“We’re very quickly coming to a point where this advanced technology is going to migrate through the entire product line, and we’re going to have more and more proprietary controls, and more and more proprietary software running these units,” Goater said. “You’ve got units out there now that have a whole thermostat circuit that runs home automation. For a tech, they’re going to have to have a tremendous amount of training on one particular piece of equipment, and of course, you can’t train everybody on everything. I think that’s the biggest challenge facing the trade schools, and us, but at least we have access to the equipment.”

Taylor said he sees this as a big problem. “A lot of manufacturers keep retain information specifically for their dealers, so you have to go to one of their dealers to get it fixed,” Taylor said. “All these manufacturers are going to be protecting their own stuff, so if you want training on it, you’re going to have to go to them.”

And with systems and controls becoming more advanced, Nelson said he thinks IT training is going to become part of the standard curriculum for technicians as time goes on. “Most technicians are here to fix stuff, and if they don’t understand it, they’re pretty much lost, especially with some of the more complicated controls,” Nelson said. “Even residential controls are becoming more computer oriented.”

More than anything else, though, Taylor said it’s going to come down to the industry minting sharper technicians to handle the increasingly complex equipment.

“Sooner or later, you’re going to have a technician looking at an advanced schematic, going point-to-point, switching from dc to ac, and taking different readings to troubleshoot,” Taylor said. “I know the manufacturers are making a move to equipment with as much diagnostics and self-help stuff as they can, but it still means that when someone gets to it, there’s going to be a more advanced problem. You’re going to have to have a sharper technician than most have running around in the service trucks now.”

Proper education, like with many things, is all about striking the right balance — from manufacturers, to instructors, to contractors.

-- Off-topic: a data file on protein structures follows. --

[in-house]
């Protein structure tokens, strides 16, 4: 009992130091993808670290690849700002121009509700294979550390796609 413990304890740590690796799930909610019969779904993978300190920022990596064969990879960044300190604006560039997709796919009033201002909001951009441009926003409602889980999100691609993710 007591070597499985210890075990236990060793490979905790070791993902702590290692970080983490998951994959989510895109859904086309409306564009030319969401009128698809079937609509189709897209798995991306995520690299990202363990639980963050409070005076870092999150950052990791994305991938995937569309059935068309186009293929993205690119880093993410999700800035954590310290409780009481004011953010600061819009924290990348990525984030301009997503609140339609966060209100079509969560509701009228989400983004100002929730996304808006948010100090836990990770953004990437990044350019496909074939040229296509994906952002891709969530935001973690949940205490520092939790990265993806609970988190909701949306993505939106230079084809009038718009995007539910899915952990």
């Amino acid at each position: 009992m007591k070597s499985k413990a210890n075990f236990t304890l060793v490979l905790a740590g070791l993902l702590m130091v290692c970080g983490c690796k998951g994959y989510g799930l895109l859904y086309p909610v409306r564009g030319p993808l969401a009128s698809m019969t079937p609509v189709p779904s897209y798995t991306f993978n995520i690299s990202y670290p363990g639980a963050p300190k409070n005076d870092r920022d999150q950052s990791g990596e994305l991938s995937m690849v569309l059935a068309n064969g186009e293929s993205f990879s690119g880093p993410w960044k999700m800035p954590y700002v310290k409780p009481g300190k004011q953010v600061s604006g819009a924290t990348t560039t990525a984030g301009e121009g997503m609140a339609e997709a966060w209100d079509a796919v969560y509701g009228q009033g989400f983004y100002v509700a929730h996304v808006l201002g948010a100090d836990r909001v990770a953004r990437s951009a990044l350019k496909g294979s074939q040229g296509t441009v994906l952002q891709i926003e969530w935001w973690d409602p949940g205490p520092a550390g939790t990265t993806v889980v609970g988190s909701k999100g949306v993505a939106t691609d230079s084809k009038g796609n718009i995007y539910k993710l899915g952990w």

“Even with all that I have learned as I am finishing up my advanced degree in educational technology, there is a great deal that I can accomplish with my students using nothing more than a white board,” Christopherson said. “Technology is not a replacement for the attributes of a traditional teacher. The basic instructional methods of reading, explaining, showing, illustrating, reviewing, reciting, memorizing, and testing cannot be replaced with technology. Instructional technology can be a great tool, but the medium is not the message.”

Now, more than ever, it’s important to make sure you’re on the cutting edge of technology. For Taylor, he said when he switched from being a contractor to a service advisor, that’s when he realized how little he knew about the trade because he’d been too busy driving a service truck.

“I see that in a lot of my friends who are still contracting,” Taylor said. “I try to steer them as much as I can, but I don’t know how you break that link when a guy is so totally involved in running his business. I guess you have to keep trained technicians coming and going. Some guys that I’m meeting are finally catching on. But, most of the ‘hot’ technicians are well over 40. There’s going to be room for all of these young guys to come in, and I see a lot of guys that are going to be really good. They just need a little mentorship.”

Publication date: 10/28/2013